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The ‘Living’ Law
Congress is handing its indispensable constitutional role to the executive branch.


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According to all the president’s men, the answer is no. Instead, they insist, we should be happy about our fickle new arrangement. “If you look at the polling” on Obamacare, David Axelrod explained on MSNBC’s Morning Joe last week, “the majority of the people say let’s move forward and fix it along the way — and that’s exactly what the president will do.” This, to say the least, is a rather novel theory of the American political system. Whether the “majority of the people say let’s move forward” on a particular project or not is rarely the salient question. The United States is a republic. It is not a monarchy, it is not a majoritarian democracy, and it is certainly not a direct democracy. Its highest value, in fact, is “nomocratic” — that is to say, that the rule of law and the overarching constitutional system trump pretty much everything else.

In that they carry Congress’s blessing, our living laws are distinct from rule without Congress, a rule for which Obama is becoming increasingly famous. Nevertheless, both living legislation and executive rule rely for sustenance on the same appeals to urgency and necessity that our 44th president has perfected. Michael Oakeshott shrewdly observed in On History that the nomocrats will always be at a disadvantage because, while the rule of law “remains the most civilized and least burdensome conception of a state yet to be devised,” it nevertheless “bakes no bread, it is unable to distribute loaves or fishes (it has none), and it cannot protect itself against external assault.” Suffice to say: That the rule of law can distribute no loaves or fishes, in an age in which distributing loaves and fishes is regarded as the highest of all government functions, is a desperate problem for it.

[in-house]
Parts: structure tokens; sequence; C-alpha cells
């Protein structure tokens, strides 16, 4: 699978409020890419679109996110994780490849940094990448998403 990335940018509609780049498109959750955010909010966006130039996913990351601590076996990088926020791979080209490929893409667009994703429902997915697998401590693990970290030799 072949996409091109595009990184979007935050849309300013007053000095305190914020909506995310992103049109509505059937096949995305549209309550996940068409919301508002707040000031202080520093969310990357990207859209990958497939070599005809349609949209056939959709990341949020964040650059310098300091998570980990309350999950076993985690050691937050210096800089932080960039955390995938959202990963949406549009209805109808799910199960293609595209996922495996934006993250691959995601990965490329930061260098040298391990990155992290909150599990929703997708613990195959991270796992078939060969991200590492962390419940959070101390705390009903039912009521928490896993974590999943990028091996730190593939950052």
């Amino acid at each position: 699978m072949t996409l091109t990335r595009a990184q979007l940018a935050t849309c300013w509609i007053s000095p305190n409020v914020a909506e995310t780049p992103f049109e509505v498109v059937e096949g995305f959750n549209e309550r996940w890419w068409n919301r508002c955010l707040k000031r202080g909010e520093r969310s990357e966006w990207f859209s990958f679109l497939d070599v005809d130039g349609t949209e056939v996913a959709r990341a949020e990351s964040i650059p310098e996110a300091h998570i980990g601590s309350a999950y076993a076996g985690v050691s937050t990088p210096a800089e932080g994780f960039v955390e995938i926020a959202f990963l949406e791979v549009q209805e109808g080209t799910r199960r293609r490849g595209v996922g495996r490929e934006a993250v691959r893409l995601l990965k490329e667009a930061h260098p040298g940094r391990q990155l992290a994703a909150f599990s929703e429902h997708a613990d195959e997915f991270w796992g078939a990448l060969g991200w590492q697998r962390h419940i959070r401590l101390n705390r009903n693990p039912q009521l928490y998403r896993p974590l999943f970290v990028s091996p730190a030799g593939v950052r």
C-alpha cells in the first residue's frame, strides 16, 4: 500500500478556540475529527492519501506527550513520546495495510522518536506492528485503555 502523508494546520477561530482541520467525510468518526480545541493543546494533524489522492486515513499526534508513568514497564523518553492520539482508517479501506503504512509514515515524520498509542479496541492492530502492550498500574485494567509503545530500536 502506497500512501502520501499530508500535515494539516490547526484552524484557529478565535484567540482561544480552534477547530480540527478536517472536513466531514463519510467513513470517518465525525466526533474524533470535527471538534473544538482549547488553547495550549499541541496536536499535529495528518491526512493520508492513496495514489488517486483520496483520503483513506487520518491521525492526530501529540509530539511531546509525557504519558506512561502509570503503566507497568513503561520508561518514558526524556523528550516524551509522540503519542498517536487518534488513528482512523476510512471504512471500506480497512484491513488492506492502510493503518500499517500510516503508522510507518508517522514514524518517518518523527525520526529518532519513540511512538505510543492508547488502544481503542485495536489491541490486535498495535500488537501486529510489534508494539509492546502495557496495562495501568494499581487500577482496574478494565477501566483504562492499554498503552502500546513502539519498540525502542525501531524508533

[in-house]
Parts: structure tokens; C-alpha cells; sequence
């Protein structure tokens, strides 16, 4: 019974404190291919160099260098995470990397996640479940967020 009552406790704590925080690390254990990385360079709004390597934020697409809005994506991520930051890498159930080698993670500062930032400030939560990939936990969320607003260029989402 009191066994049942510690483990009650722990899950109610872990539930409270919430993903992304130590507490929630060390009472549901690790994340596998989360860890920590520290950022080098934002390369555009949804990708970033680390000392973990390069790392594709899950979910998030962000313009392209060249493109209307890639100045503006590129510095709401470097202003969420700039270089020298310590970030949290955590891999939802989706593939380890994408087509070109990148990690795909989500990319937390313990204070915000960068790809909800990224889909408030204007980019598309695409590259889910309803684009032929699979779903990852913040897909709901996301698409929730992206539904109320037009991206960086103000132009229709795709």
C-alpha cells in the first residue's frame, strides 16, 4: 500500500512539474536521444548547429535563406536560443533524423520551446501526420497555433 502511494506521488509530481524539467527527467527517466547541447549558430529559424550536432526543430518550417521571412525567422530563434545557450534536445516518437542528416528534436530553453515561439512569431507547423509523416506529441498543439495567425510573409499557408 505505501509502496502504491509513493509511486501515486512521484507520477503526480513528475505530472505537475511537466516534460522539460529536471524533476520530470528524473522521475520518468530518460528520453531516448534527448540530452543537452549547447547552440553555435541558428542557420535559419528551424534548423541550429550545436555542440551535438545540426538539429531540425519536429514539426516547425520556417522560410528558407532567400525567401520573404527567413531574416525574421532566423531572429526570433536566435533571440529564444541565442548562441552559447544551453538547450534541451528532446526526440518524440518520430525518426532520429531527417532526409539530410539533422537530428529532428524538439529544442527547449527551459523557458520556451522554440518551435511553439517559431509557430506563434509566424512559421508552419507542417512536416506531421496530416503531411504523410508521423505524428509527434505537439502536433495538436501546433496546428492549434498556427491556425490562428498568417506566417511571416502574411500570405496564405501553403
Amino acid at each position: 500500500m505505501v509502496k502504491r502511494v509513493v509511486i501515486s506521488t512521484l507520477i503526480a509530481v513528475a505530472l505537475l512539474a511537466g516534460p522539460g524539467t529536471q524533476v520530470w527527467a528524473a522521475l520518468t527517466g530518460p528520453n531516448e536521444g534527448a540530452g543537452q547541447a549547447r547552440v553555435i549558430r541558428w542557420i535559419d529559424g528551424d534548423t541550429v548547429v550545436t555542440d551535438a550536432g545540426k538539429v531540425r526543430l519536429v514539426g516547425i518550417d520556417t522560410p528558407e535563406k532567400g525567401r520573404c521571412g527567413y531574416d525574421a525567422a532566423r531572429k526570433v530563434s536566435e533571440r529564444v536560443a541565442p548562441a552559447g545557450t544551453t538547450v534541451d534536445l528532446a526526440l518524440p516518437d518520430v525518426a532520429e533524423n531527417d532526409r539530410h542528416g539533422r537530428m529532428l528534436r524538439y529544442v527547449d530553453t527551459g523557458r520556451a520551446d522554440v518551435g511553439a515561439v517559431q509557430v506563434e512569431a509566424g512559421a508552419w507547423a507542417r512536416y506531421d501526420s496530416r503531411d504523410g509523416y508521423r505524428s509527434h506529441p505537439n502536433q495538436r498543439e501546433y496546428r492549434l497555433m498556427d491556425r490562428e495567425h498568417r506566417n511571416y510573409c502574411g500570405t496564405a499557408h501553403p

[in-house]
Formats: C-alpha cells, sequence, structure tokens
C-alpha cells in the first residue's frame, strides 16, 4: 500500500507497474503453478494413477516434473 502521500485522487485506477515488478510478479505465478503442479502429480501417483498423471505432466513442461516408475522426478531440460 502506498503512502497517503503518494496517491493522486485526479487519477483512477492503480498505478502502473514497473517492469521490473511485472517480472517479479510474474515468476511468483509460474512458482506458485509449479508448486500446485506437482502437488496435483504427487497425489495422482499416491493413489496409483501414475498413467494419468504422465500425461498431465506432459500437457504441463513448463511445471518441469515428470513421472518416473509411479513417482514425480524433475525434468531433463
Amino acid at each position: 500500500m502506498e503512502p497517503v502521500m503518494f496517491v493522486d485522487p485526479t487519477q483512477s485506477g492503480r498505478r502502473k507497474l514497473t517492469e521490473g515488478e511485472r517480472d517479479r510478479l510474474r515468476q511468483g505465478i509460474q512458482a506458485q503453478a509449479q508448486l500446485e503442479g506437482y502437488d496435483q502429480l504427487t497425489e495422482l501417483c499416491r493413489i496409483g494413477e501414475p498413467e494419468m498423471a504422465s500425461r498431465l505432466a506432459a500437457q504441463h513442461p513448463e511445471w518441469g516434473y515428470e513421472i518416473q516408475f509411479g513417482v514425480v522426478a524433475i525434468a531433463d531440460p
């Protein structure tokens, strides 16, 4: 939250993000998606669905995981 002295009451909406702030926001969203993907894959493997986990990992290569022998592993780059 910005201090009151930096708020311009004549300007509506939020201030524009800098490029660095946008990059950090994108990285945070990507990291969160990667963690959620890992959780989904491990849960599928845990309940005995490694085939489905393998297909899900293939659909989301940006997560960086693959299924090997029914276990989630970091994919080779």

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Moved as we now are by our fetishization of democracy, claims of tyranny in America tend to be curtailed by the sight of elections. It is the German Enabling Act of 1933 that we mostly fear — a dramatic measure that would allow a man to rule in perpetuity as a king. But we overlook the real danger posed by other, duly passed, acts of Congress. America has never worked on the basis that the executive branch may do as it wishes during its four-year term with the understanding that, if the people don’t like it, they may remove the president when his time is up. Even presidents who win virtually every state in the union are required to follow the law, and they are required to remain in their designated sphere, too. Perhaps we are looking in the wrong place for our despotism?

In Federalist 47, Madison forthrightly characterized as “tyranny” the investment of great power in one branch of government. In Federalist 48, he built on this idea, warning that “powers properly belonging to one of the departments ought not to be directly and completely administered by either of the other departments.” America’s Constitution operates on the presumption that the branches of government will inevitably compete with one another for influence. Thus do “parchment barriers” prevent the encroachment of one branch over another, and the deleterious “accumulation of all powers, legislative, executive, and judiciary, in the same hands.”

But for the essential balance of power to be upset, one needs neither a tyrant nor a coup; one needs only a compliant or underconfident branch of government. This we have seen since Obama’s inauguration. In the past four years, Congress has happily handed over to the executive branch regulation of the environment, of the financial sector, and of the health-care market. It is currently considering doing the same thing with immigration.

George Washington’s parting warning about the “necessity of reciprocal checks of political power, by dividing and distributing it into different depositories and constituting each the guardian . . . against invasions by the others” has never looked more prescient. The legislature, which has for so long now deferred to the president, must insist that, if Americans are to be governed by law, that law must be precise, and it must be dead. Down the “living law” road lies caprice — and caprice, remember, leads to tyranny.

— Charles C. W. Cooke is a staff writer at National Review.



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